LIGHTS, CAMERA, COSTUMES! Welcome to the stage. That’s the feeling I got when I stepped into the exhibit Wearable Art/Costume Design. I didn’t know what to expect of an exhibit located at Chapel Theatre, a performance arts space near Portland, Oregon. Just like it sounds, Chapel Theatre, was a Chapel now converted as a performing arts theatre. Once inside, you’re immediately immersed into the space, imagining that this was once the interior of pews and an altar, now visually dominated by the energy that comes from the stories each costume tells. Mounted on stage platforms with strategically illuminated stage lighting, designed by Dug Martell, Wearable Art/Costume Design was dramatic, magical, and intriguing right down to the suspended objects from the ceiling, accessories, wigs, and headdresses.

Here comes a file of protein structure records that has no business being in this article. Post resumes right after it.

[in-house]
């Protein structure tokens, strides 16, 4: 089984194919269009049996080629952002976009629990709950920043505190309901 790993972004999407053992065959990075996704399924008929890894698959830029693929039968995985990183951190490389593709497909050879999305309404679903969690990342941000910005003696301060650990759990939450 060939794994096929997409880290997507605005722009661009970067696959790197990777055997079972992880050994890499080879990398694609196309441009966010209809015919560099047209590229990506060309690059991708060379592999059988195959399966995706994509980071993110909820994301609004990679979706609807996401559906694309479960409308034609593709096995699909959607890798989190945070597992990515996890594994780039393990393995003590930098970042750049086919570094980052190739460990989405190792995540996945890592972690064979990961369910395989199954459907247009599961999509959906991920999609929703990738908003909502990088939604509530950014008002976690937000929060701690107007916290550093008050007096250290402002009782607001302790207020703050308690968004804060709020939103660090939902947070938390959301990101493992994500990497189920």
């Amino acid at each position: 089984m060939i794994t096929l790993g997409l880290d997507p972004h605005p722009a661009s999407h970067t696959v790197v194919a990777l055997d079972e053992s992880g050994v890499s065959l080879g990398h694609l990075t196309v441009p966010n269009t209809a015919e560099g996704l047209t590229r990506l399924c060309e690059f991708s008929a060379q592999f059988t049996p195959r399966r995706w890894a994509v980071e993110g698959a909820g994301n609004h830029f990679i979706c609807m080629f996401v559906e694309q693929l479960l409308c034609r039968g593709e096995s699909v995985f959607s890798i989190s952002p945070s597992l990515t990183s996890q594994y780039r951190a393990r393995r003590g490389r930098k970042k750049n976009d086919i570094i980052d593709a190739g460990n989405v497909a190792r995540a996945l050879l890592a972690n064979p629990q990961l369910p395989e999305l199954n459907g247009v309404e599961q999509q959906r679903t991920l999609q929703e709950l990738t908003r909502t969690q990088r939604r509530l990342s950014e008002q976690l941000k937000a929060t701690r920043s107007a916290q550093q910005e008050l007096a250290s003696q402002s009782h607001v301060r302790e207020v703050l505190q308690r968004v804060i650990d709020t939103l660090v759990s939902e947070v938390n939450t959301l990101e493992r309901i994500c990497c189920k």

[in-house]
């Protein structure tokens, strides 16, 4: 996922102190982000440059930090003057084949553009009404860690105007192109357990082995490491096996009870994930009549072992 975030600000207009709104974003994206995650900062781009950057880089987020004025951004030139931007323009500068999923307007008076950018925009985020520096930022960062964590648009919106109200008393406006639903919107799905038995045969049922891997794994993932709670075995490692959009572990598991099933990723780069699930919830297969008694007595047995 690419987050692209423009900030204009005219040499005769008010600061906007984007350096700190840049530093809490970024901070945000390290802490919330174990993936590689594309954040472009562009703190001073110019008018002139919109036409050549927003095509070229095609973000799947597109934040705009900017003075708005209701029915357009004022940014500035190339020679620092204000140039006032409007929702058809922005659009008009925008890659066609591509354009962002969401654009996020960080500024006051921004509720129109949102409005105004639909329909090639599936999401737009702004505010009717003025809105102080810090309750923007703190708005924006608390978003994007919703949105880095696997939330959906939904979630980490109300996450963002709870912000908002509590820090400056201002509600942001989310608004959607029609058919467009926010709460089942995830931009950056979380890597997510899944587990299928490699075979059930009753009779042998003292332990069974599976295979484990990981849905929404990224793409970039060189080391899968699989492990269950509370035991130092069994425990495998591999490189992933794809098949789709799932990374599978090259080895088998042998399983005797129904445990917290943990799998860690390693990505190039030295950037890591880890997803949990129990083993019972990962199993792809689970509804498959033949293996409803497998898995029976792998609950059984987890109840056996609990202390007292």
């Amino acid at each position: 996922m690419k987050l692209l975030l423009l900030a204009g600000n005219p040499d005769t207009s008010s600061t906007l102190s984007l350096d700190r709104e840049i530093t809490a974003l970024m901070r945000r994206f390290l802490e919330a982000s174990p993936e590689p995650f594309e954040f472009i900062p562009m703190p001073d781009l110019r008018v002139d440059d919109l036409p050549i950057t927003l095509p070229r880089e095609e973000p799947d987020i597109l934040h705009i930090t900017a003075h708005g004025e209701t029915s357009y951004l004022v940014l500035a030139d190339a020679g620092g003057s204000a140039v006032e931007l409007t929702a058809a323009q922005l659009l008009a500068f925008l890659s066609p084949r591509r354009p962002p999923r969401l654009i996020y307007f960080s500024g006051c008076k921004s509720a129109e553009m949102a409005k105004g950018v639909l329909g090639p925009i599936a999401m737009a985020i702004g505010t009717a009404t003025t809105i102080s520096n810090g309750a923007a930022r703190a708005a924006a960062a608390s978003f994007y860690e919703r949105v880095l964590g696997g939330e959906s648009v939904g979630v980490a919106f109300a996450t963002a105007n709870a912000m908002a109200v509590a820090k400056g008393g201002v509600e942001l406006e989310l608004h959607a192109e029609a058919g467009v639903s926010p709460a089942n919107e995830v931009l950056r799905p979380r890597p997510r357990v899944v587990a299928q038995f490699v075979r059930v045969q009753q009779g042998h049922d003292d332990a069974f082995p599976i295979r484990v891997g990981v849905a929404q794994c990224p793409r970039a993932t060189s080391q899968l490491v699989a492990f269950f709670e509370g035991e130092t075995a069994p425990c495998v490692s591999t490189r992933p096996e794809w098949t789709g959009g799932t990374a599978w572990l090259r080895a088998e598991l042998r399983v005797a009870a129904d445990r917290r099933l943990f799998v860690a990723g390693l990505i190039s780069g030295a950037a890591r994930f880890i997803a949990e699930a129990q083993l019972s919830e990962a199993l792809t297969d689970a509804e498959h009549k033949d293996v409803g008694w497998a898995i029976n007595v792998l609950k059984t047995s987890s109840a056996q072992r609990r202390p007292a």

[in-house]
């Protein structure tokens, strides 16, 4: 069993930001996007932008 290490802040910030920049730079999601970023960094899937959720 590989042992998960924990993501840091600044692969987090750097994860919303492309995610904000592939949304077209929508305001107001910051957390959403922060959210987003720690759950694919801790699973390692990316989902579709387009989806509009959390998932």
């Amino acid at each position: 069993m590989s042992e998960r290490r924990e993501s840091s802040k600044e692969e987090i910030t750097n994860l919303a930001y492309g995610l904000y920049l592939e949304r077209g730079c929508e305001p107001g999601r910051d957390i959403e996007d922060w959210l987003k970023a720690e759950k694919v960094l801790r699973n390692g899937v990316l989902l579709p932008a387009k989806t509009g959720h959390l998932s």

Art exhibits are a pictorial documentation of culture. Costume exhibits are a visual documentation of the characters and actors of the performing arts. Understanding the art of costuming, how broad the art discipline is, and its meaning within the art of storytelling is an educational experience. The Wearable Art/Costume Design exhibit presented 40 objects across five performance art disciplines, of which I found fascinating, to display a diverse spectrum of costuming. Curator of the exhibit, costume designer and fiber artist Amber Black, curated small capsules of important work of 10 designers, many of which are awarded designers and performers themselves, in the performance art disciplines of Film/TV, stage, live-action fantasy, cabaret, and cosplay. When asked what was the driving force behind this exhibit, Black said, “Designers really put so much time and detail into creating pieces that are only seen a few times. This exhibit is an opportunity to really showcase the craftsmanship up close and also gain visibility in our community that Wearable Art is an art form. The exhibit is also a springboard for many more exhibits and similar endeavors to come. Between the incredible talent and art positive community in Portland, it’s a perfect time to begin to build something like this out.”